“The ancient ones have come!” one user commented in Lovecraftian pastiche." - or why this year's cropmarks have captured our imaginations?

Surveying people’s responses on social media shows the variety of readings of these strange hieroglyphs. Some people saw omens of impending doom, connections with the increasingly apocalyptic feel of the current news cycle: Brexit, the rise of the far right, the changing global climate. 

“The ancient ones have come!” one user commented in Lovecraftian pastiche. “On their lips a single phrase, an ill wind rustling through a field of wheat.… ‘Brexit means brexit but it still means brexit.’”

Others read a strange kind of hope. These lines and rings showed the landscape to be a palimpsest, the page of a book written and erased and rewritten over and over, a mess of crosshatches and scribbles. These signs remind us of the complexity of the landscape we inhabit and the overlaying nature of history.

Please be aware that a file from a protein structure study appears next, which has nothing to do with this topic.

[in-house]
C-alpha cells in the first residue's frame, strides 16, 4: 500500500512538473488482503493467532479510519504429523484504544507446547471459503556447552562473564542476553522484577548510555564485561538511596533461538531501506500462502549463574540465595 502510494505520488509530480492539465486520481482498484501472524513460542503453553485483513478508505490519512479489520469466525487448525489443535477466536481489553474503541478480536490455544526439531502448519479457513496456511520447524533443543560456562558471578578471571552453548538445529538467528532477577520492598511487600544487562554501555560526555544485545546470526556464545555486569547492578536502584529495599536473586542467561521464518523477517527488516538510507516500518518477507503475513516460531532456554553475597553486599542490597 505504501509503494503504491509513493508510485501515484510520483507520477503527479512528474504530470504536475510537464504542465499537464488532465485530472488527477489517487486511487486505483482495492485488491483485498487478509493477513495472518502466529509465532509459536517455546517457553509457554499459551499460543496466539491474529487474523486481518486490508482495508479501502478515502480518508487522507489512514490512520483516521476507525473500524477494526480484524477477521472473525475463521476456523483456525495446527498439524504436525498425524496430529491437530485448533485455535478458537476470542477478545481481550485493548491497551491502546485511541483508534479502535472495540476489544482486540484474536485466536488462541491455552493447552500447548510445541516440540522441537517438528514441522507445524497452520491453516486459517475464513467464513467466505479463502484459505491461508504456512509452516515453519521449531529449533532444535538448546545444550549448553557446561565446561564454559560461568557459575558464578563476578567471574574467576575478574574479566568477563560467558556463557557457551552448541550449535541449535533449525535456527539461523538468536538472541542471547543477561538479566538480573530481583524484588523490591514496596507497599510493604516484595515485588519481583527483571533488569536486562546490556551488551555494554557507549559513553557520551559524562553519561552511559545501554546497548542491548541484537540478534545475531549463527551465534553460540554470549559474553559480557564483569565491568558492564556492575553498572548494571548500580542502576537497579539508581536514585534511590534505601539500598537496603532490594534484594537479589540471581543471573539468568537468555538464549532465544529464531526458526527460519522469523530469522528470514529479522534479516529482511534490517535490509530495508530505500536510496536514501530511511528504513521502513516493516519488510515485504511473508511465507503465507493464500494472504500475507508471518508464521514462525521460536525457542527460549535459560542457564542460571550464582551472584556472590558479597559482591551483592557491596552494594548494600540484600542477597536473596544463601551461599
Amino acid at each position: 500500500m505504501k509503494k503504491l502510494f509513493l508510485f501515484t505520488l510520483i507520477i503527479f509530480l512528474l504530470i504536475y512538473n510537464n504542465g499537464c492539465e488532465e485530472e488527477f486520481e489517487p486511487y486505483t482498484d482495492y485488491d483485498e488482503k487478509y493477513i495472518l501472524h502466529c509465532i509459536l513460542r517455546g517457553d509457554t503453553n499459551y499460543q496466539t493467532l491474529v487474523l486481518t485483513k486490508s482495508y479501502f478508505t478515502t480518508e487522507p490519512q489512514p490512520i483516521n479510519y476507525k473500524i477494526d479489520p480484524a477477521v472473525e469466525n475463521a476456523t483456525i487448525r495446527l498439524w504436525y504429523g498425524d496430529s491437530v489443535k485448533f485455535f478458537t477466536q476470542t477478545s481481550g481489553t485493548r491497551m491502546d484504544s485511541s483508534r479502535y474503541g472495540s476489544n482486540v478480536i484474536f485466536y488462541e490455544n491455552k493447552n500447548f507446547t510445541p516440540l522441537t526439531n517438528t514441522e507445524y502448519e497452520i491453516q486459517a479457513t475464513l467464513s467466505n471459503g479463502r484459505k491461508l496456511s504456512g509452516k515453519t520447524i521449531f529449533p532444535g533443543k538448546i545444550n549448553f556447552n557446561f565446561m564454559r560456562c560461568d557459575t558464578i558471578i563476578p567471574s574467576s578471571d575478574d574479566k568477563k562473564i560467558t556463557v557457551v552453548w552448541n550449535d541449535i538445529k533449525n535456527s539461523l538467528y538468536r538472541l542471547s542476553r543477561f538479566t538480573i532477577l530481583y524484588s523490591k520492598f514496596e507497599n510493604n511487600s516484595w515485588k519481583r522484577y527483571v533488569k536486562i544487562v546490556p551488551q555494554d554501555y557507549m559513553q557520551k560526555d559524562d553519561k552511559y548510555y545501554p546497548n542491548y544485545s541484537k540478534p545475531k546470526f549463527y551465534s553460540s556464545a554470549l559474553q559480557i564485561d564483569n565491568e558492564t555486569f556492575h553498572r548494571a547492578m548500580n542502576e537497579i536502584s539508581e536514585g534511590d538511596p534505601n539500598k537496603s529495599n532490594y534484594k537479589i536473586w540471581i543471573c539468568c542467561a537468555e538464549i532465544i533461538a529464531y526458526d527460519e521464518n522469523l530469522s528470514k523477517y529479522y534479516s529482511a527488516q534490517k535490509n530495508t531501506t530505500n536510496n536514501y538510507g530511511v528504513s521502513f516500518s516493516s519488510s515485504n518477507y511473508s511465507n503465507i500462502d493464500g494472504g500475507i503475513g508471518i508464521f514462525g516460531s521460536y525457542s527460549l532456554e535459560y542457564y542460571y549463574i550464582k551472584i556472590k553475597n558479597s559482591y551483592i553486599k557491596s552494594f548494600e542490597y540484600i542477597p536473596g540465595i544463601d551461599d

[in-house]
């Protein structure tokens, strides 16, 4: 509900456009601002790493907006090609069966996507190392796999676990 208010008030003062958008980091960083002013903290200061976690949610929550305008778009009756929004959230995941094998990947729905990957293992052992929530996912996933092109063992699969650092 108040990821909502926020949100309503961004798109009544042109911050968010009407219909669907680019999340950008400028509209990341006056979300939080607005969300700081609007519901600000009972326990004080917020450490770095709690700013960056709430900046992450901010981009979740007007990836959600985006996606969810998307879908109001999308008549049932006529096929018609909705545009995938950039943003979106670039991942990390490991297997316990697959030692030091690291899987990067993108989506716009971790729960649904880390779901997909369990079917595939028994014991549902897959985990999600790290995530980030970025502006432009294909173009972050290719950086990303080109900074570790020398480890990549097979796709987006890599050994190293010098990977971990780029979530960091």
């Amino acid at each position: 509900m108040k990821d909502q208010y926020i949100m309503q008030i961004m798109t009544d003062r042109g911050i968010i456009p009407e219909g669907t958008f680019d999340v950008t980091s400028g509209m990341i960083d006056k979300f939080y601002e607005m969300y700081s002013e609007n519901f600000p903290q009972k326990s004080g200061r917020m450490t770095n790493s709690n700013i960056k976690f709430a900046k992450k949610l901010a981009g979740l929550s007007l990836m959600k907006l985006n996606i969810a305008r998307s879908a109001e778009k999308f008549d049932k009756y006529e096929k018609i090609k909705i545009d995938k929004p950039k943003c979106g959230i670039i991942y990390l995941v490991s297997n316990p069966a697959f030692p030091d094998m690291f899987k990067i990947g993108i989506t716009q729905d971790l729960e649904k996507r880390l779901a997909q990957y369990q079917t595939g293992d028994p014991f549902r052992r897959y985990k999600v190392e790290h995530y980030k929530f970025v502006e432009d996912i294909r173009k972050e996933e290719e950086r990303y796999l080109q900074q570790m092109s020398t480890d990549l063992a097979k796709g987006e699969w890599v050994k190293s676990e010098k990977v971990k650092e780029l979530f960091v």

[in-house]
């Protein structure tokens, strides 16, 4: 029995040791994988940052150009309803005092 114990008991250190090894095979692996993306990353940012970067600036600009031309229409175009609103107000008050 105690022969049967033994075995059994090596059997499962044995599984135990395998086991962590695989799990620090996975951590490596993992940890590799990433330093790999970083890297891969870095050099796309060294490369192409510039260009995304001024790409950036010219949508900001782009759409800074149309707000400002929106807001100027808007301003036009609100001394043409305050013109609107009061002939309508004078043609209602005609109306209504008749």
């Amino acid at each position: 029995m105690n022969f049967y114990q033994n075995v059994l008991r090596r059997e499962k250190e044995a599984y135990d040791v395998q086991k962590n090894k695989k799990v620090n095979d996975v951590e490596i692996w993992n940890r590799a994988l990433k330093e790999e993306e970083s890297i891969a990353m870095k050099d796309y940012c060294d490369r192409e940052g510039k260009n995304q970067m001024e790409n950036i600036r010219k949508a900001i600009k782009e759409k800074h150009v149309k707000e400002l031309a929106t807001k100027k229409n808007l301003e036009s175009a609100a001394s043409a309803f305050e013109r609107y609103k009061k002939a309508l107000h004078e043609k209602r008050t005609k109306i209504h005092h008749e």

Prehistoric ceremonial landscape near Eynsham, Oxfordshire
Prehistoric ceremonial landscape near Eynsham, Oxfordshire © Damian Grady, Historic England


The ruin, the philosopher Max Pensky writes, “is rune: a cipher or mark.” Its “enigmatic character qualifies it both for occult significance and as a sign of the constant threat of an insignificant social world threatened at all moments with the omnipresence of guaranteed oblivion.” This oblivion has felt closer than ever over the past few years, and this perhaps explains how firmly this year’s cropmarks have taken hold of people’s imaginations. A repeated comparison I saw people draw was to the landscape as a starved body, how in the later stages of scurvy old scars on the body are said to reopen. ....  The apparition of these traces has caused the same questions to be asked over and over: What do these strange signs mean? Are they signs of hope or omens of doom? Are they ruins or runes? When we’re gone, how will the land remember us?